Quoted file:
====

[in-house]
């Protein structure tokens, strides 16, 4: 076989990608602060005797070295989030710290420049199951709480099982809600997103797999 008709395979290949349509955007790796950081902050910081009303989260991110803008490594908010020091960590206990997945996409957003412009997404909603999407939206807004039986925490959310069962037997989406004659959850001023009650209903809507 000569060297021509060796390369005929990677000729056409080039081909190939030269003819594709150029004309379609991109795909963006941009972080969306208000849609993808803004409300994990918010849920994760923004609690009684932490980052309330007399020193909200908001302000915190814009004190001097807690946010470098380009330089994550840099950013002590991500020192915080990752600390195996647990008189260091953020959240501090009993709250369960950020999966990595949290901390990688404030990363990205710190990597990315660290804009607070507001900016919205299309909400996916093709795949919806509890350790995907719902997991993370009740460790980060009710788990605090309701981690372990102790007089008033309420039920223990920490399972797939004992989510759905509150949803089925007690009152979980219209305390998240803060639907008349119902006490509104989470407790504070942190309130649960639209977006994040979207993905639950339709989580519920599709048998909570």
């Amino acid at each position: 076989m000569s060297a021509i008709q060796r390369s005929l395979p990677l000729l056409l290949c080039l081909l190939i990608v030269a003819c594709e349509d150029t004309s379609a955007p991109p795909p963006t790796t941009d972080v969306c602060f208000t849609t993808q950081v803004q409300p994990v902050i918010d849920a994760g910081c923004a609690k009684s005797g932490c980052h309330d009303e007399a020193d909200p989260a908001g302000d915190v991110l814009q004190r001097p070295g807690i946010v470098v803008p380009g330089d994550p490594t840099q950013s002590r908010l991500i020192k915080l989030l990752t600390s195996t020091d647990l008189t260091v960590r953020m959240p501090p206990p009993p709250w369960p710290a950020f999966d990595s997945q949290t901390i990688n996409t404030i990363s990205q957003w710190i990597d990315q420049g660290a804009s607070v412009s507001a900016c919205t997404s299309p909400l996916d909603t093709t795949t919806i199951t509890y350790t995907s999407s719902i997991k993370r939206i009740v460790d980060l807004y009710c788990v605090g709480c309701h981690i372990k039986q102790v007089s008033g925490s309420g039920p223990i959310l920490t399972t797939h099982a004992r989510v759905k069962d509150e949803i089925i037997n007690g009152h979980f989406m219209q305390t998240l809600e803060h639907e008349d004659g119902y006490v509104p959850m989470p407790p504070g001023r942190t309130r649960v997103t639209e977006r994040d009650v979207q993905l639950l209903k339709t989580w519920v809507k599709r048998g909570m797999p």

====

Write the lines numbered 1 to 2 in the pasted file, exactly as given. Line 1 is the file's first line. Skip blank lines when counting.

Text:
[in-house]
């Protein structure tokens, strides 16, 4: 076989990608602060005797070295989030710290420049199951709480099982809600997103797999 008709395979290949349509955007790796950081902050910081009303989260991110803008490594908010020091960590206990997945996409957003412009997404909603999407939206807004039986925490959310069962037997989406004659959850001023009650209903809507 000569060297021509060796390369005929990677000729056409080039081909190939030269003819594709150029004309379609991109795909963006941009972080969306208000849609993808803004409300994990918010849920994760923004609690009684932490980052309330007399020193909200908001302000915190814009004190001097807690946010470098380009330089994550840099950013002590991500020192915080990752600390195996647990008189260091953020959240501090009993709250369960950020999966990595949290901390990688404030990363990205710190990597990315660290804009607070507001900016919205299309909400996916093709795949919806509890350790995907719902997991993370009740460790980060009710788990605090309701981690372990102790007089008033309420039920223990920490399972797939004992989510759905509150949803089925007690009152979980219209305390998240803060639907008349119902006490509104989470407790504070942190309130649960639209977006994040979207993905639950339709989580519920599709048998909570």